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review 2018-03-05 04:20
The Coincidence Makers
The Coincidence Makers: A Novel - Yoav Blum

After reading the blurb for this one, I was excited to start reading it, so I loaded it up on my Kindle immediately and dove in. More than a month later, after laying it aside numerous times, I was still trying to finish. I did finally make it to the end, but for such an intriguing premise, the delivery fell quite short. The book is a bit of a hodge-podge of genres ranging from Sci-fi to romance and even some mystery. The reader is treated to some rather boring, textbook-like 'excerpts' from the Coincidence Makers... Umm... Manual? But, that wasn't the worst of it for me. No, that came when I finally hit about 50% and was still waiting for something to happen to show me where this convoluted tale with its lackluster characters was heading. At that point, I started skimming, but that didn't work either because then things made even less sense. Maybe this one just wasn't for me, but I came away sorely disappointed with the end result of what started as such an interesting concept.

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text 2018-02-11 19:26
Reading progress update: I've read 19%.
The Toy Makers - Robert Dinsdale

The Night Circus - Erin Morgenstern  A lot of people are comparing this to The Night Circus, which is one of the reasons why I picked it up. Completely different story, but has a similar magical feel to it.

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review 2018-01-24 15:00
A fine piece of magic realism – a little long but very good
The Toy Makers - Robert Dinsdale


This novel takes us from 1906 to 1953 in the life of Papa Jack's Emporium in which toys are miraculously brought to life to the delight of shoppers in the winter months. It is also the story of Cathy Wray who finds herself arriving there in 1906 and her development alongside the Godman family who run the shop.

Generally enlightening and engaging, this book is full of wonders but also melancholy in many ways as things do not go always as expected or as planned. Strong on character development and on magic realism, it is enjoyable but perhaps a little overlong in the second half.

I received a free copy of this book in exchange for an honest review.



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text 2017-12-30 14:51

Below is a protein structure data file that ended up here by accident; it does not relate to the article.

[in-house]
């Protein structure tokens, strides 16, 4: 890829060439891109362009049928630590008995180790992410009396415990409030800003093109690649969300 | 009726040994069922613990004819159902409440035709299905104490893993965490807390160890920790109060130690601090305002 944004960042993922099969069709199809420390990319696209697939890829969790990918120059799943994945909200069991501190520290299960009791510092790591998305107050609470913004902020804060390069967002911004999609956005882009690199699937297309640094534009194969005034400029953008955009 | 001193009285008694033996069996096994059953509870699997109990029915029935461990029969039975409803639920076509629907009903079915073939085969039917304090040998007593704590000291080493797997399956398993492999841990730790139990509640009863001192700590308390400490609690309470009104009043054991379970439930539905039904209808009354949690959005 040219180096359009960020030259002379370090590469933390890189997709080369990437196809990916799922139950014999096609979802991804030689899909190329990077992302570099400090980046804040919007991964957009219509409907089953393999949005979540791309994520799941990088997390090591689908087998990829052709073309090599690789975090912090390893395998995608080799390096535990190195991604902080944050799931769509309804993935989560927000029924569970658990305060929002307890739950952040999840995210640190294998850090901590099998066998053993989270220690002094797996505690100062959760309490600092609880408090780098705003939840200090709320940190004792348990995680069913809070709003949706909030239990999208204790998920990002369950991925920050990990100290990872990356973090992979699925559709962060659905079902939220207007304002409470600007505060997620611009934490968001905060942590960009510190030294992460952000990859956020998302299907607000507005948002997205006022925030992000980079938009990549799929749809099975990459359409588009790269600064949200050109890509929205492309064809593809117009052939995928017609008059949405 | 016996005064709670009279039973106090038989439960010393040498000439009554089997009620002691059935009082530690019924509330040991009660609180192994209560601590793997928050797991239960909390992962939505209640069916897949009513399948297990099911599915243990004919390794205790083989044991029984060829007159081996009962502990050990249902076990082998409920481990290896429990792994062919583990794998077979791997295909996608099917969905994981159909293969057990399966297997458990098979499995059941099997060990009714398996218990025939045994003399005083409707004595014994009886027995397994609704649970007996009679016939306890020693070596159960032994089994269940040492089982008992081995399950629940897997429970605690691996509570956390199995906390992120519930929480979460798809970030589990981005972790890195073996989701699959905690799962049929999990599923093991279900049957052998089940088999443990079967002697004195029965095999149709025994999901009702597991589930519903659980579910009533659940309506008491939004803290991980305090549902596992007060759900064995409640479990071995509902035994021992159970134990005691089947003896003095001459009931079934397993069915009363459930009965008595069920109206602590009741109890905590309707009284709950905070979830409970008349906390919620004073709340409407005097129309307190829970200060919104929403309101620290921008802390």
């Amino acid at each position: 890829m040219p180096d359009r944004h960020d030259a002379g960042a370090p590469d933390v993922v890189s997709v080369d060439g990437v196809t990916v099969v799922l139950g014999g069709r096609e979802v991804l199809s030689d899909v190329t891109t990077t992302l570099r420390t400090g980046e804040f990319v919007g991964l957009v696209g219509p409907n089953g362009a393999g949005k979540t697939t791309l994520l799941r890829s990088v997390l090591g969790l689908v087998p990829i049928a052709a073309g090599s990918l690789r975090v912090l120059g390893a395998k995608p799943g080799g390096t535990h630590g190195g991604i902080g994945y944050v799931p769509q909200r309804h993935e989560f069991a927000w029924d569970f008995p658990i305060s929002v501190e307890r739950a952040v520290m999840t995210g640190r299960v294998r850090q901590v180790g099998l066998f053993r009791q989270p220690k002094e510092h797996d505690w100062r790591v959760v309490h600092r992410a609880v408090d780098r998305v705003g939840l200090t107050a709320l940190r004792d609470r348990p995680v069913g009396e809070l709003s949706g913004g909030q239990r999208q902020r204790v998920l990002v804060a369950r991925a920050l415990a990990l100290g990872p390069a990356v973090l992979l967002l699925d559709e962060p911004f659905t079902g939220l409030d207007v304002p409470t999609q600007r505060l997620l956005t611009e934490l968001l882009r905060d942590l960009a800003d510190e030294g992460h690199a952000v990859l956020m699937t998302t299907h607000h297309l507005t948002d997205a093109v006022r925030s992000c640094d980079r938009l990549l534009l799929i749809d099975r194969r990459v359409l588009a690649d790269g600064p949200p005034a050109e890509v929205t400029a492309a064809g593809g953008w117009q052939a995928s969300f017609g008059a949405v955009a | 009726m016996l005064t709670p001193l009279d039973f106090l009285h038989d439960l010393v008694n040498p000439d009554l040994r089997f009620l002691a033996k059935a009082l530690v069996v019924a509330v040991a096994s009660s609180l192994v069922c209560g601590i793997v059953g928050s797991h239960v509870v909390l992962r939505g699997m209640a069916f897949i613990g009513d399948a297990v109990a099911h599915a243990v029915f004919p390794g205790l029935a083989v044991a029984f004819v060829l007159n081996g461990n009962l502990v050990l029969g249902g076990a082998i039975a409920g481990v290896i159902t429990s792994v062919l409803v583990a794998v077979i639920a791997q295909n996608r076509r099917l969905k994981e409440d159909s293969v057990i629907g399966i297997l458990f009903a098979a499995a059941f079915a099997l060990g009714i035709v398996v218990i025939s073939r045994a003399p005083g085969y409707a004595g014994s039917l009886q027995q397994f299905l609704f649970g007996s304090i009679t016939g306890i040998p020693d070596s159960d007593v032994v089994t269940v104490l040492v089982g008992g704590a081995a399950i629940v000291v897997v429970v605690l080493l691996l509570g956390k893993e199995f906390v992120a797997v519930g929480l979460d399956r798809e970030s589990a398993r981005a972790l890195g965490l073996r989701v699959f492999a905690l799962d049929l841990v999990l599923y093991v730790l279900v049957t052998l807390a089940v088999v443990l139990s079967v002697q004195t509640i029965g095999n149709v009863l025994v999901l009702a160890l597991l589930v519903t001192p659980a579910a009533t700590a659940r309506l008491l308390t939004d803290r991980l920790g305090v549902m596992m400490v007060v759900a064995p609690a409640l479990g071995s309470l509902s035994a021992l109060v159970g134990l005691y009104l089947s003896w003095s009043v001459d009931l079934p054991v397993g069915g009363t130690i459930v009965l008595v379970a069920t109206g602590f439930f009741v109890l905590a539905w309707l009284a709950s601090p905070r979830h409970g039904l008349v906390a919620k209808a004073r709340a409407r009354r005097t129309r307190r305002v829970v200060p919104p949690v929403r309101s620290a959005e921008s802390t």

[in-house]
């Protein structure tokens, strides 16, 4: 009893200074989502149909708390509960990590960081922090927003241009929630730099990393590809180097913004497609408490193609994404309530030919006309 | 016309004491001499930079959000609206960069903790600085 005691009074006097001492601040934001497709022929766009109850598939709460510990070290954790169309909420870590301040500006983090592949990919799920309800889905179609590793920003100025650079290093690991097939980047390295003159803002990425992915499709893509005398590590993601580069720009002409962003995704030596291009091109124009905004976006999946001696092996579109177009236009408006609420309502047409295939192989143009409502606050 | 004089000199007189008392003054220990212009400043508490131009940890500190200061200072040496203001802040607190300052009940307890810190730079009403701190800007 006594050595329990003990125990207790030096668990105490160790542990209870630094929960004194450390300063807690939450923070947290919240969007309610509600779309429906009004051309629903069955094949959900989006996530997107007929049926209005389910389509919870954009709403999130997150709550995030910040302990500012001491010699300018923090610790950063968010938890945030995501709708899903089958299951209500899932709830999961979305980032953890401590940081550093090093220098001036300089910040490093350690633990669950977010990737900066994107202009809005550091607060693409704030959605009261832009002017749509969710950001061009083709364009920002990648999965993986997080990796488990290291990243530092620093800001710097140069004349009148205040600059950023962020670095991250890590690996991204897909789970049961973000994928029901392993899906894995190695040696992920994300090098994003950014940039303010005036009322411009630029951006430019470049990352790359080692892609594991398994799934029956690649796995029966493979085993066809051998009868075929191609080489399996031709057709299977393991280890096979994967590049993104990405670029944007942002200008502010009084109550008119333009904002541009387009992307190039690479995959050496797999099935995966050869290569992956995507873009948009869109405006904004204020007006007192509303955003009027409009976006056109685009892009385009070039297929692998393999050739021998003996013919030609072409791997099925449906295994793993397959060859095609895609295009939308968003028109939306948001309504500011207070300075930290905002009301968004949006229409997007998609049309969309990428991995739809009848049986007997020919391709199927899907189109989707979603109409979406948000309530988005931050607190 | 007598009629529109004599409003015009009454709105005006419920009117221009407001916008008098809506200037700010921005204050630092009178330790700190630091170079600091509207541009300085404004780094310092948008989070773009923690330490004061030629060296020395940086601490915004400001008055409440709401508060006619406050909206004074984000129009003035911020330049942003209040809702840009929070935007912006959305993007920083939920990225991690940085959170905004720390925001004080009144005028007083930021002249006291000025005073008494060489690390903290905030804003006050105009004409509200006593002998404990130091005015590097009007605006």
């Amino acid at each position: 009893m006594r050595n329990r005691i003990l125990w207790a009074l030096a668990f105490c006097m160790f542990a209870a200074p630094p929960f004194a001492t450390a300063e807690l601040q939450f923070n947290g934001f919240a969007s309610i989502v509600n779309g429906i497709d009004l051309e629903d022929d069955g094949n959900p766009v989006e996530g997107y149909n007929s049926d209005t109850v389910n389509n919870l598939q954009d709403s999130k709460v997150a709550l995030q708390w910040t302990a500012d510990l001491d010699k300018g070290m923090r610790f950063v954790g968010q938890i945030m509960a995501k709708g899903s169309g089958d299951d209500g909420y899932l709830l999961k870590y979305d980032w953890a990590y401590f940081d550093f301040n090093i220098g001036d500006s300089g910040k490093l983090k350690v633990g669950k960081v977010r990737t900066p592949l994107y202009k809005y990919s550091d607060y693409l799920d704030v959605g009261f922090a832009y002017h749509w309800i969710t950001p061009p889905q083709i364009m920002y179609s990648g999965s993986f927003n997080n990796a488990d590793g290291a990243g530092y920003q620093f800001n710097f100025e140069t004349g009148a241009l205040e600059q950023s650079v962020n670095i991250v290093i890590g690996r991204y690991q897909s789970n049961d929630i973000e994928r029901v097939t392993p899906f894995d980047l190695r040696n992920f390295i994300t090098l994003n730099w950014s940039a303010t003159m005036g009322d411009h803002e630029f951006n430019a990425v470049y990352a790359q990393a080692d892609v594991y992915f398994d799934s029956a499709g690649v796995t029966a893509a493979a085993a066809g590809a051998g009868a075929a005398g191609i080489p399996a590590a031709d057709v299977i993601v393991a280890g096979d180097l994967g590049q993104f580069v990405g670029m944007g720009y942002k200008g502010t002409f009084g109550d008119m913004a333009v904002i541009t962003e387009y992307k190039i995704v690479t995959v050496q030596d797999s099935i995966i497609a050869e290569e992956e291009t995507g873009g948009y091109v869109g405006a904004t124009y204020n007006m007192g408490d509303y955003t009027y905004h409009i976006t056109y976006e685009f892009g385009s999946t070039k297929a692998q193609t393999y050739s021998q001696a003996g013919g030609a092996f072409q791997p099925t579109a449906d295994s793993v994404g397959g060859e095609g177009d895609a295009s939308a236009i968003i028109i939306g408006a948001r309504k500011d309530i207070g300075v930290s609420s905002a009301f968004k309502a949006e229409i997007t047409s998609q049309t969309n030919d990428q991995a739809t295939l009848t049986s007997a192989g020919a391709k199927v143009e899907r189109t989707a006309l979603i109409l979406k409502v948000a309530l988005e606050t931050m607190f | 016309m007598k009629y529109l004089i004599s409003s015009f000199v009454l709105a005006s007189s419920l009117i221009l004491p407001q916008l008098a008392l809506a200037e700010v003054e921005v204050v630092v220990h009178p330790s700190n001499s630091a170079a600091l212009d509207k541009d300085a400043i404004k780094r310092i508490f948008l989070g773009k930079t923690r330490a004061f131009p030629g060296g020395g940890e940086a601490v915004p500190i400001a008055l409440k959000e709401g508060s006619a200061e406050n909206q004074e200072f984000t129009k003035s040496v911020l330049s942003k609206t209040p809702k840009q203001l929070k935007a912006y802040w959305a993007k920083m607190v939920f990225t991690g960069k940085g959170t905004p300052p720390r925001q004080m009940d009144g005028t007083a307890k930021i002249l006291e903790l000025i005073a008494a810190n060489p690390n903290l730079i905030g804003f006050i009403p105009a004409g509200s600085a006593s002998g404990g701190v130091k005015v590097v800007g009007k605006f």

December Wrap-up
Old Celtic Romances - P.W. Joyce
Sigil Witchery: A Witch's Guide to Crafting Magick Symbols - Laura Tempest Zakroff
Fairies:: A Guide to the Celtic Fair Folk - Morgan Daimler
Dreamtime Dragons - Nils Visser
The Grand Phantom - Harold Cloninger
A Christmas Carol - Charles Dickens
Plum Dandi Knits: Simple Designs for Luxury Yarns - Alicia Plummer,Melissa Schaschwary
The Mermaid and Mrs Hancock - Imogen Hermes Gowar
The Toy Makers - Robert Dinsdale
About Time: Einstein's Unfinished Revolution - Paul Davies

Yes, there's one more day but although I'm getting close to finishing Uprooted by Naomi Novik, I definitely won't be finishing any other books before January 1st.


I seem to have given myself a lot of non-fiction to read this month. Mostly from Netgalley.


I expect to finish Uprooted between today and tomorrow so I'm counting 11 books for the month. Not bad for me!


The stand out ones besides Uprooted (which I'm really enjoying) would be The Toy Makers and the Dreamtime Dragons Anthology. Both have given me a lot of reading pleasure. I enjoyed the re-reading of A Christmas Carol too. 5 of the books are non-fiction so only a couple of meh books.


I also got through some of the samples backlog again. I've only got about 80 left. I collected a LOT over Halloween!


I still have some non-fiction reads in progress so that may slow me down for January reading, but I seem to be averaging more in a month than I used to. I blame all of you.

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review 2017-12-05 14:55
The Toy Makers
The Toy Makers - Robert Dinsdale

by Robert Dinsdale


This is a story about a magical toyshop in the heart of Mayfair, just at the beginning of WWI. A young girl, Cathy, is pregnant and not at all happy with her parent's plans to send her to a 'home' where her baby will be sold to adoptive parents and she can try to pick up the threads of her life in shame.


An employment advert comes to her attention and she decides to take control of her destiny and forge another way forward.


From the start it is clear that the toyshop is out of the ordinary. I found myself quickly getting into the childlike sense of wonder that this magical place attracts and enjoyed watching Cathy learn to fit in with the other residents and toy makers.


It isn't all magic and joy though. The real world encroaches on the magical world of the toyshop, especially when the Great War breaks out. By then we've already learned the far too real history of Papa Jack, who started the toy shop with his two sons. The contrast of the magical world within the real world makes for a good story and kept me interested all the way through.


There is everything from sibling rivalry to magical animals that come alive, war time prejudices contrasted with paper trees that grow and develop living paper mache wildlife, war time correspondence and through it all the perspective of a child discovering everything for the first time.


It's not all happy, but the twist at the end makes the journey worthwhile. Well defined characters and a very unpredictable plot along with good writing make this one of the best books I've read this year!

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